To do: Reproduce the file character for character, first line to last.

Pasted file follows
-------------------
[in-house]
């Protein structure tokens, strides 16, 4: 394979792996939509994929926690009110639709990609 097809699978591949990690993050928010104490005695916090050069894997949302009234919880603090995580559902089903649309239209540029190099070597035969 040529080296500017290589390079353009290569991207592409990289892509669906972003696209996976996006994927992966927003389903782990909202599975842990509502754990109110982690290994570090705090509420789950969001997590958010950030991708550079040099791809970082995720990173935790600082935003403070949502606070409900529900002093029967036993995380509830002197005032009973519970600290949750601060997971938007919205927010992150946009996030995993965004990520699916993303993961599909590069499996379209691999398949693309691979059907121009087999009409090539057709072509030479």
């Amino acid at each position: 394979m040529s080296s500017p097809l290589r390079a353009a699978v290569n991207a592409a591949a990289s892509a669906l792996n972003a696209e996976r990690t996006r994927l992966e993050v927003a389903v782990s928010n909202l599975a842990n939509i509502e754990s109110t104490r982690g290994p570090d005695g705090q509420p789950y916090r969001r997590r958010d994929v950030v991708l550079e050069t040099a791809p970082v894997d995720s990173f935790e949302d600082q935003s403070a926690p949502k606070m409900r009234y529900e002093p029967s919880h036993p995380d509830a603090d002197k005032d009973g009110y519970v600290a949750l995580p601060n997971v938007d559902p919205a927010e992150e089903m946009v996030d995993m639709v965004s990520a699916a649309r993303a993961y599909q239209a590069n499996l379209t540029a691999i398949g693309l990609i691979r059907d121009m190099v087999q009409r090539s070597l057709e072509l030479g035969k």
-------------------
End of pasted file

[in-house]
């Protein structure tokens, strides 16, 4: 394979792996939509994929926690009110639709990609 097809699978591949990690993050928010104490005695916090050069894997949302009234919880603090995580559902089903649309239209540029190099070597035969 040529080296500017290589390079353009290569991207592409990289892509669906972003696209996976996006994927992966927003389903782990909202599975842990509502754990109110982690290994570090705090509420789950969001997590958010950030991708550079040099791809970082995720990173935790600082935003403070949502606070409900529900002093029967036993995380509830002197005032009973519970600290949750601060997971938007919205927010992150946009996030995993965004990520699916993303993961599909590069499996379209691999398949693309691979059907121009087999009409090539057709072509030479």
């Amino acid at each position: 394979m040529s080296s500017p097809l290589r390079a353009a699978v290569n991207a592409a591949a990289s892509a669906l792996n972003a696209e996976r990690t996006r994927l992966e993050v927003a389903v782990s928010n909202l599975a842990n939509i509502e754990s109110t104490r982690g290994p570090d005695g705090q509420p789950y916090r969001r997590r958010d994929v950030v991708l550079e050069t040099a791809p970082v894997d995720s990173f935790e949302d600082q935003s403070a926690p949502k606070m409900r009234y529900e002093p029967s919880h036993p995380d509830a603090d002197k005032d009973g009110y519970v600290a949750l995580p601060n997971v938007d559902p919205a927010e992150e089903m946009v996030d995993m639709v965004s990520a699916a649309r993303a993961y599909q239209a590069n499996l379209t540029a691999i398949g693309l990609i691979r059907d121009m190099v087999q009409r090539s070597l057709e072509l030479g035969k």